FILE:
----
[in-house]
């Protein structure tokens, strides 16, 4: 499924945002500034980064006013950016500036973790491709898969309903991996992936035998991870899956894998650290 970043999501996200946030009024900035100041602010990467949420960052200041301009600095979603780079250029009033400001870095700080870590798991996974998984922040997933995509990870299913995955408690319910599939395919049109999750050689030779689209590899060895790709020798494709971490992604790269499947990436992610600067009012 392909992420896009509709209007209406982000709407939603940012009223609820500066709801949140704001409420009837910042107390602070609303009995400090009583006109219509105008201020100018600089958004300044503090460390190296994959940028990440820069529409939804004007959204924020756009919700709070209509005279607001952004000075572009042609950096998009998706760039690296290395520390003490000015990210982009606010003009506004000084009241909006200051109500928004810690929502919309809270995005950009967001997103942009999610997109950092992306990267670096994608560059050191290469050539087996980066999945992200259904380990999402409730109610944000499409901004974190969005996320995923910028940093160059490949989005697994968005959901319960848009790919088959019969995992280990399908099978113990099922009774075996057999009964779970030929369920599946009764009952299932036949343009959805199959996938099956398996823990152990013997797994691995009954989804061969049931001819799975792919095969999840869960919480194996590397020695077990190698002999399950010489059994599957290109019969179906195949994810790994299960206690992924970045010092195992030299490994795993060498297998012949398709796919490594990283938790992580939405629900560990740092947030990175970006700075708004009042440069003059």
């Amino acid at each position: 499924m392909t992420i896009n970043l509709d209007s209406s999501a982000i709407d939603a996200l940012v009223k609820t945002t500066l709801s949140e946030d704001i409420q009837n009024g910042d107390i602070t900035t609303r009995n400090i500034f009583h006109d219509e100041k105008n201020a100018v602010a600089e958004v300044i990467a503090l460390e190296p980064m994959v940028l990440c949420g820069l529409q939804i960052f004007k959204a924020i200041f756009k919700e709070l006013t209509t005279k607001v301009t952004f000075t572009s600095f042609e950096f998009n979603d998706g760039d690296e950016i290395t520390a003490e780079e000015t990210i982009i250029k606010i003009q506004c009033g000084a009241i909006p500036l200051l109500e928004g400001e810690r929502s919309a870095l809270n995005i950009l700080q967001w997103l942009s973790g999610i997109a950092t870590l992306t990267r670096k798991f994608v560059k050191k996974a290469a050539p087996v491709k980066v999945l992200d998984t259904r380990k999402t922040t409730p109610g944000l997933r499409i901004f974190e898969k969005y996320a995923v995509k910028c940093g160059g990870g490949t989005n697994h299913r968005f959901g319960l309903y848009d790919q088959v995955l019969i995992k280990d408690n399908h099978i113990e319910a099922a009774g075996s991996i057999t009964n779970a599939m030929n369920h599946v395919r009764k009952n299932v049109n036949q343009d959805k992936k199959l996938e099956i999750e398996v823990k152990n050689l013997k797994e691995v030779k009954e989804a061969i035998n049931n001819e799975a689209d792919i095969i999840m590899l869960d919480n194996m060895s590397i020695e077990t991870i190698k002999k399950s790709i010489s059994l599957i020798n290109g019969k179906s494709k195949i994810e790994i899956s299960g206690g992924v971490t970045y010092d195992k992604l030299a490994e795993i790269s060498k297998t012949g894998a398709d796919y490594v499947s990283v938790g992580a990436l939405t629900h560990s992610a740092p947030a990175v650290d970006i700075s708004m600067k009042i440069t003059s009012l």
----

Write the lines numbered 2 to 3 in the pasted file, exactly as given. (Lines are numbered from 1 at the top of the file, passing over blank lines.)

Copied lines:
């Protein structure tokens, strides 16, 4: 499924945002500034980064006013950016500036973790491709898969309903991996992936035998991870899956894998650290 970043999501996200946030009024900035100041602010990467949420960052200041301009600095979603780079250029009033400001870095700080870590798991996974998984922040997933995509990870299913995955408690319910599939395919049109999750050689030779689209590899060895790709020798494709971490992604790269499947990436992610600067009012 392909992420896009509709209007209406982000709407939603940012009223609820500066709801949140704001409420009837910042107390602070609303009995400090009583006109219509105008201020100018600089958004300044503090460390190296994959940028990440820069529409939804004007959204924020756009919700709070209509005279607001952004000075572009042609950096998009998706760039690296290395520390003490000015990210982009606010003009506004000084009241909006200051109500928004810690929502919309809270995005950009967001997103942009999610997109950092992306990267670096994608560059050191290469050539087996980066999945992200259904380990999402409730109610944000499409901004974190969005996320995923910028940093160059490949989005697994968005959901319960848009790919088959019969995992280990399908099978113990099922009774075996057999009964779970030929369920599946009764009952299932036949343009959805199959996938099956398996823990152990013997797994691995009954989804061969049931001819799975792919095969999840869960919480194996590397020695077990190698002999399950010489059994599957290109019969179906195949994810790994299960206690992924970045010092195992030299490994795993060498297998012949398709796919490594990283938790992580939405629900560990740092947030990175970006700075708004009042440069003059």
């Amino acid at each position: 499924m392909t992420i896009n970043l509709d209007s209406s999501a982000i709407d939603a996200l940012v009223k609820t945002t500066l709801s949140e946030d704001i409420q009837n009024g910042d107390i602070t900035t609303r009995n400090i500034f009583h006109d219509e100041k105008n201020a100018v602010a600089e958004v300044i990467a503090l460390e190296p980064m994959v940028l990440c949420g820069l529409q939804i960052f004007k959204a924020i200041f756009k919700e709070l006013t209509t005279k607001v301009t952004f000075t572009s600095f042609e950096f998009n979603d998706g760039d690296e950016i290395t520390a003490e780079e000015t990210i982009i250029k606010i003009q506004c009033g000084a009241i909006p500036l200051l109500e928004g400001e810690r929502s919309a870095l809270n995005i950009l700080q967001w997103l942009s973790g999610i997109a950092t870590l992306t990267r670096k798991f994608v560059k050191k996974a290469a050539p087996v491709k980066v999945l992200d998984t259904r380990k999402t922040t409730p109610g944000l997933r499409i901004f974190e898969k969005y996320a995923v995509k910028c940093g160059g990870g490949t989005n697994h299913r968005f959901g319960l309903y848009d790919q088959v995955l019969i995992k280990d408690n399908h099978i113990e319910a099922a009774g075996s991996i057999t009964n779970a599939m030929n369920h599946v395919r009764k009952n299932v049109n036949q343009d959805k992936k199959l996938e099956i999750e398996v823990k152990n050689l013997k797994e691995v030779k009954e989804a061969i035998n049931n001819e799975a689209d792919i095969i999840m590899l869960d919480n194996m060895s590397i020695e077990t991870i190698k002999k399950s790709i010489s059994l599957i020798n290109g019969k179906s494709k195949i994810e790994i899956s299960g206690g992924v971490t970045y010092d195992k992604l030299a490994e795993i790269s060498k297998t012949g894998a398709d796919y490594v499947s990283v938790g992580a990436l939405t629900h560990s992610a740092p947030a990175v650290d970006i700075s708004m600067k009042i440069t003059s009012l």